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Russia: Election Shows Putin With Significant Lead

Despite a dip in popularity, President Vladimir Putin’s United Russia party appears to be on track to preserve its legislative majority in the country’s parliamentary election.

The ruling party was expected to win by a large margin, according to exit polls.

Putin’s most outspoken critics were prohibited from competing in the election, and several accusations of ballot stuffing and coerced voting have surfaced.

The accusations were dismissed by the electoral commission.

According to the commission’s first findings, United Russia had over 48 percent of the vote with 64 percent of the ballots counted, followed by the Communist Party with around 21 percent.

On Sunday evening, a few hours after the votes closed, United Russia declared victory.

A top United Russia leader, Andrei Turchak, was shown on state television thanking a gathering of supporters in Moscow on what he characterized as a “clean and honest win.”

Despite maintaining a comfortable majority in parliament, Mr Putin’s party lost approximately one-fifth of its support, according to the preliminary findings. The party received 54 percent of the vote in 2016.

The Communist Party’s popularity increased by 8%.

Concerns over living standards, as well as charges of corruption leveled by imprisoned Kremlin opponent Alexei Navalny, have harmed support for Mr Putin’s party.

Many Russians, on the other hand, applaud him with standing up to the West and reviving national pride.

A Deeper Analysis

The marathon election in Russia has come to a close. But it didn’t appear to be a fair election even before the first ballots were cast.

Many opposition lawmakers and activists were denied the right to vote. First and foremost, followers of Alexei Navalny, the imprisoned opposition leader.

The official reason for the three-day voting period was the coronavirus epidemic. However, opponents claim that the prolonged poll lacks transparency and is vulnerable to manipulation.

There have been reports of vote irregularities all throughout Russia.

The electoral commission’s head, on the other hand, claimed that the criticism was part of a “planned, intentional effort, well-financed from overseas.” It’s a foreshadowing of what’s to come. Any international criticism of the election will be met with a finger pointing at the West, with Moscow alleging it’s all part of a foreign plot to undermine Russia.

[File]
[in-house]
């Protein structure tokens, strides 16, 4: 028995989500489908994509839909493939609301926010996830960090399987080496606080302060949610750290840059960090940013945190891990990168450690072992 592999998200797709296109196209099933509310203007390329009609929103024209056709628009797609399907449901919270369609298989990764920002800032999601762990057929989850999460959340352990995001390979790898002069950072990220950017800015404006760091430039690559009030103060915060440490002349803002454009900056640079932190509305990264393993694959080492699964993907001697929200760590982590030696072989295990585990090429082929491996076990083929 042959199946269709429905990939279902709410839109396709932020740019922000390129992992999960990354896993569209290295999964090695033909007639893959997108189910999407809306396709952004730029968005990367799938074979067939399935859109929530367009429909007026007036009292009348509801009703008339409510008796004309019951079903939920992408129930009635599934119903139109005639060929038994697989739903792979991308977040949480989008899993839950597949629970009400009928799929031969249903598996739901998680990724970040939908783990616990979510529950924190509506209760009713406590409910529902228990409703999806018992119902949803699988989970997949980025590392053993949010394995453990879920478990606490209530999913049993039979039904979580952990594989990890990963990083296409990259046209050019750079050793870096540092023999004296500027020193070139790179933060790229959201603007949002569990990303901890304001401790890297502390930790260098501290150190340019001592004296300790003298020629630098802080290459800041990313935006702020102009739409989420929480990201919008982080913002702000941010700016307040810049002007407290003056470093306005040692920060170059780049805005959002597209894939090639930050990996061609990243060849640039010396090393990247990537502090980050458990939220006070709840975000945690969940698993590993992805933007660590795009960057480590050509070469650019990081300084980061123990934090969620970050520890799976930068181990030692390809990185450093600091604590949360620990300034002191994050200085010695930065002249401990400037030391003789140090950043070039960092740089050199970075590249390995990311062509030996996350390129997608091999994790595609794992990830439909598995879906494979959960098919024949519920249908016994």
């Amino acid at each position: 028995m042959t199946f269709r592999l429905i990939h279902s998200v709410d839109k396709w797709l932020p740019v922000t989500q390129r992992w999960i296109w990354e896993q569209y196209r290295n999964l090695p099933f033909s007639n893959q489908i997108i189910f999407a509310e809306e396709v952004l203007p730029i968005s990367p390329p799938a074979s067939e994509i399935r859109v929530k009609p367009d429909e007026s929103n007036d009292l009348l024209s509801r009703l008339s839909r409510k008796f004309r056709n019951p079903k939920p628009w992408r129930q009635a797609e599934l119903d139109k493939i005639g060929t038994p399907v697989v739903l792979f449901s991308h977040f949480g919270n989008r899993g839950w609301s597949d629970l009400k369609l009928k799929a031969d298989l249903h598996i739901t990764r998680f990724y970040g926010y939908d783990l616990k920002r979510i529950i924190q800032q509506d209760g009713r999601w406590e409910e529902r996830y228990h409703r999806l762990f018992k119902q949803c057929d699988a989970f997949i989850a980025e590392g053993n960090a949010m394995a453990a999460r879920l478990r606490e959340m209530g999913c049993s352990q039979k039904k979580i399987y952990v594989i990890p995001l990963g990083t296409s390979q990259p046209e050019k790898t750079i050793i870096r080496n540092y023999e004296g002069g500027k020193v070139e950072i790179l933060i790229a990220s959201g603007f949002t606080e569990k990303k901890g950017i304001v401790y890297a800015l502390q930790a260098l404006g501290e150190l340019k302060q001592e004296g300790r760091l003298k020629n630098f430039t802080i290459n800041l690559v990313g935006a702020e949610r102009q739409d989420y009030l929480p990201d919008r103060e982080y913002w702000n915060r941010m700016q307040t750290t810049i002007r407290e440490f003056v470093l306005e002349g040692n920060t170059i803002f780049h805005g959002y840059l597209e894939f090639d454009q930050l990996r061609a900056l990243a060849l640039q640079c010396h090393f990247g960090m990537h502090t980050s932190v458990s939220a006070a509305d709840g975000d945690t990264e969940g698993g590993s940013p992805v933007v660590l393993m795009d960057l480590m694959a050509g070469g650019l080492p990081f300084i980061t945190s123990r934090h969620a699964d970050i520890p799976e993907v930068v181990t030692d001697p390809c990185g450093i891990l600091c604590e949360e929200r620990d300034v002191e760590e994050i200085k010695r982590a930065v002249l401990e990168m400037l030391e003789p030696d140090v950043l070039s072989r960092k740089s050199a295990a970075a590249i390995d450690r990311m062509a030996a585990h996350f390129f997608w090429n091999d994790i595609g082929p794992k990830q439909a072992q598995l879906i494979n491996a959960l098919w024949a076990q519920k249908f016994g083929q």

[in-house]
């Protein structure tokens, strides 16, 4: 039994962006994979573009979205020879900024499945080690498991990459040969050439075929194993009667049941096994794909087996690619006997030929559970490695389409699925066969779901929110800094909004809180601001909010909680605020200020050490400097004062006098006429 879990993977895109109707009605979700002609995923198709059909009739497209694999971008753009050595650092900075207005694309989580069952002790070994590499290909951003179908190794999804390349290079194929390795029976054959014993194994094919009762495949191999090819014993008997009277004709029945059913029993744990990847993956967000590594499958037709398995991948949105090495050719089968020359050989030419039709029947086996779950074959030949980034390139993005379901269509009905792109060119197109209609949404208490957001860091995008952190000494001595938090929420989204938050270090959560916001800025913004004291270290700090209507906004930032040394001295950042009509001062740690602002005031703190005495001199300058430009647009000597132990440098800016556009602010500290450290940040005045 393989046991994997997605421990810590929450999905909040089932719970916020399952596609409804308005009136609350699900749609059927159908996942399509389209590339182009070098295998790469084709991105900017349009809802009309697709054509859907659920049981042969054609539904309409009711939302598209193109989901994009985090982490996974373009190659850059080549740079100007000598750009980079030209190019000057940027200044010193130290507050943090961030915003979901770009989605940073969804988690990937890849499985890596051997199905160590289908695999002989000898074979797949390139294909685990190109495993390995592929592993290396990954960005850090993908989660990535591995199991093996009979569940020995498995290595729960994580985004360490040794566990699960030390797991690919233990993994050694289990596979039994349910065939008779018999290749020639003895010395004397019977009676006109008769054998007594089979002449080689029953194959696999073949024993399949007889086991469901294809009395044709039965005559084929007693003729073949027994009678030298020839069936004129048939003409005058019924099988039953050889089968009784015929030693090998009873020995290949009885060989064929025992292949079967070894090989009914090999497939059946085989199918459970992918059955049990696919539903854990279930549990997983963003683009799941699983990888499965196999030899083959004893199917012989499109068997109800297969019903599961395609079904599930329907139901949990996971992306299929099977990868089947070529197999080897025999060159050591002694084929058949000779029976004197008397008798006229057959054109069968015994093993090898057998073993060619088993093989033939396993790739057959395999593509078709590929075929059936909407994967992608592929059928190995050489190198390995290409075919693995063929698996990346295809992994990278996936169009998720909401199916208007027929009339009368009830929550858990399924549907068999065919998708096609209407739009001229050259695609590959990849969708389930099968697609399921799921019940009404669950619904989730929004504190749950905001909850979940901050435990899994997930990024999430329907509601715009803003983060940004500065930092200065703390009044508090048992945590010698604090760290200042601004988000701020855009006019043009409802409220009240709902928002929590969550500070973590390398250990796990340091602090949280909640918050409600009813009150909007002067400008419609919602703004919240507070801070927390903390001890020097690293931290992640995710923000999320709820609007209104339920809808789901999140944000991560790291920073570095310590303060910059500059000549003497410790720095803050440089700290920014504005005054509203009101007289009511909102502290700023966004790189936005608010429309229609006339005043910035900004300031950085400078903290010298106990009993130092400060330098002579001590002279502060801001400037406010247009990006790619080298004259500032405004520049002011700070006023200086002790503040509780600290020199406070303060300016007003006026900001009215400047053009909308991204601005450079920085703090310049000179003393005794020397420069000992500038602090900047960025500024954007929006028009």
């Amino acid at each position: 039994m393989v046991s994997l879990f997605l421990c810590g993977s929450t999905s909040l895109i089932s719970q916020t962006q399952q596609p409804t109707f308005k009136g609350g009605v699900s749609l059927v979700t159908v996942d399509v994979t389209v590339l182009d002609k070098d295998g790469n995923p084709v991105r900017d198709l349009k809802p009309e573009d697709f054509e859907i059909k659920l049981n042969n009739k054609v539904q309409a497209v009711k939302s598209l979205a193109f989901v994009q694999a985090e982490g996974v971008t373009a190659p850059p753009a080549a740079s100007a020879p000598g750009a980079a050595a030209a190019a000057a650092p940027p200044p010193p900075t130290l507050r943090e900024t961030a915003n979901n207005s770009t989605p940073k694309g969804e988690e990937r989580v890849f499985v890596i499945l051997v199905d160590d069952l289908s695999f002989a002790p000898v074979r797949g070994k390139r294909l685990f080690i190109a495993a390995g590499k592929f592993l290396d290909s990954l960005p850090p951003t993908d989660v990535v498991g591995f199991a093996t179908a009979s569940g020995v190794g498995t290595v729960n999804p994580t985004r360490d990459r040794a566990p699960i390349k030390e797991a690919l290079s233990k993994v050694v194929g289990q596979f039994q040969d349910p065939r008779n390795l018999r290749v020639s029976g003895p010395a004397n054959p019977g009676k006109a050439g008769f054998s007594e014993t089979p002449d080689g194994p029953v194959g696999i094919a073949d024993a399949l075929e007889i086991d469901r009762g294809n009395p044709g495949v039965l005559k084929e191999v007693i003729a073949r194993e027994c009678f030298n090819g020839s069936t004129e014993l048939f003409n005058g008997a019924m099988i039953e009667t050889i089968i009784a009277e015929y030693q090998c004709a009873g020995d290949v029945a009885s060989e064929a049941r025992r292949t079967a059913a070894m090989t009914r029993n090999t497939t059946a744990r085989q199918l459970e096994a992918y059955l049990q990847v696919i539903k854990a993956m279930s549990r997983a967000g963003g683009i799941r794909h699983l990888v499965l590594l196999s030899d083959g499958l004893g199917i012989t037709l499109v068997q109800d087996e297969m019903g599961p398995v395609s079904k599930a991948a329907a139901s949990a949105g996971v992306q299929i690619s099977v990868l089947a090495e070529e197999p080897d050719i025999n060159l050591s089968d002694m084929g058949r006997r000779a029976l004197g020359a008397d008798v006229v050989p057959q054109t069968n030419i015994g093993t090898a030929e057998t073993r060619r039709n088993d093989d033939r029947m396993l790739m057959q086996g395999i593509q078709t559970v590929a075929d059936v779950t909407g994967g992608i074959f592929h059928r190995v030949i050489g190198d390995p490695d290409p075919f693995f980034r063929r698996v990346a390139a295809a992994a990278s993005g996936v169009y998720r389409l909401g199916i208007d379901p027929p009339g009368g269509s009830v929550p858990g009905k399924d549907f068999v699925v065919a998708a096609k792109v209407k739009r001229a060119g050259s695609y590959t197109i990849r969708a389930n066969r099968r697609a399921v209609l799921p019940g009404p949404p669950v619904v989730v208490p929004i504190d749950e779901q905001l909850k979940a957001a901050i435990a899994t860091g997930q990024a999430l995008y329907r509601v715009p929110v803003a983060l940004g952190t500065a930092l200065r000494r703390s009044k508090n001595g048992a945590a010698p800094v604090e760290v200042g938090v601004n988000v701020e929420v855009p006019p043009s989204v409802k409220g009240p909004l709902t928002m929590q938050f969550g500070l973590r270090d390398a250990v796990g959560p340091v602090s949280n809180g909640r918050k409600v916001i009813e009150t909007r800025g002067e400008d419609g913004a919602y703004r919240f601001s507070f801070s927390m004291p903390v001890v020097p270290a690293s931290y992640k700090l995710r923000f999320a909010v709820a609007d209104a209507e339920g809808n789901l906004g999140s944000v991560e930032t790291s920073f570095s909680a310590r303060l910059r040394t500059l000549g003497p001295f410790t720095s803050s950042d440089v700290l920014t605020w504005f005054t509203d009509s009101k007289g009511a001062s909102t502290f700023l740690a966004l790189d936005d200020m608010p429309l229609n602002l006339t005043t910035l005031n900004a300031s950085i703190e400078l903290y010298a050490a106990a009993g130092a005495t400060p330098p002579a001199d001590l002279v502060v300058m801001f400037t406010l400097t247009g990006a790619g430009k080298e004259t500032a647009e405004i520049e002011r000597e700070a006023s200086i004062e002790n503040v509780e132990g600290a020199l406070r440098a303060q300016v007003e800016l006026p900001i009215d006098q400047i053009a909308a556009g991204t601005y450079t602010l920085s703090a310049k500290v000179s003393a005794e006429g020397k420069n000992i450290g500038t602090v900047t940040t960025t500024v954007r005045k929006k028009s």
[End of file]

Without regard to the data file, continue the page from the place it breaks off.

What The Future Holds

Several cities implemented electronic voting during the election.

Due to Russian authorities’ restrictions, election monitors from the Organization for Security and Cooperation in Europe (OSCE) were not present for the first time since 1993.

As of Sunday evening, the independent vote monitoring group Golos – which the Russian government has labeled a “foreign agency” – said it had recorded over 4,500 allegations of voting irregularities.

Meanwhile, Russia’s interior ministry informed reporters that no “serious breaches” had been reported.

Long lines were visible outside several voting locations in footage shared on social media throughout the election.

According to the Interfax news agency, this was notably true outside of police stations. The Kremlin’s spokesperson dismissed accusations that it was a sign that people were being pressured to vote.

Golos, on the other hand, said it had received “many communications” from people who claimed their employers were forcing them to vote, as well as claims of election fraud.

Residents with Russian citizenship were permitted to vote in regions of east Ukraine held by Russian-backed rebels, with some crossing the border to vote at Russian polling booths.

There was also outrage when a Smart Voting software created by imprisoned Russian opposition leader Alexei Navalny was banned from the Apple and Google stores on the day Russians went to the polls.

The two businesses had been threatened with large fines by Russian authorities if they refused to remove the app, which advised users who might topple ruling party politicians.

Leonid Volkov, a Navalny friend, accused the tech companies of “caving in to the Kremlin’s extortion.”

One Moscow retiree, identified only as Anatoly, told the Reuters news agency that he voted for the governing party because he admired Mr Putin’s attempts to restore Russia’s global prominence.

“Countries like the United States and the United Kingdom regard us now more or less in the same way they respected the Soviet Union in the 1960s and 1970s… The Anglo-Saxons only comprehend the language of power,” he added.

However, there was also a lot of apathy.

“I don’t understand the point of voting,” one Moscow hairdresser, identified only as Irina, said. “Anyway, it’s all been determined for us.”



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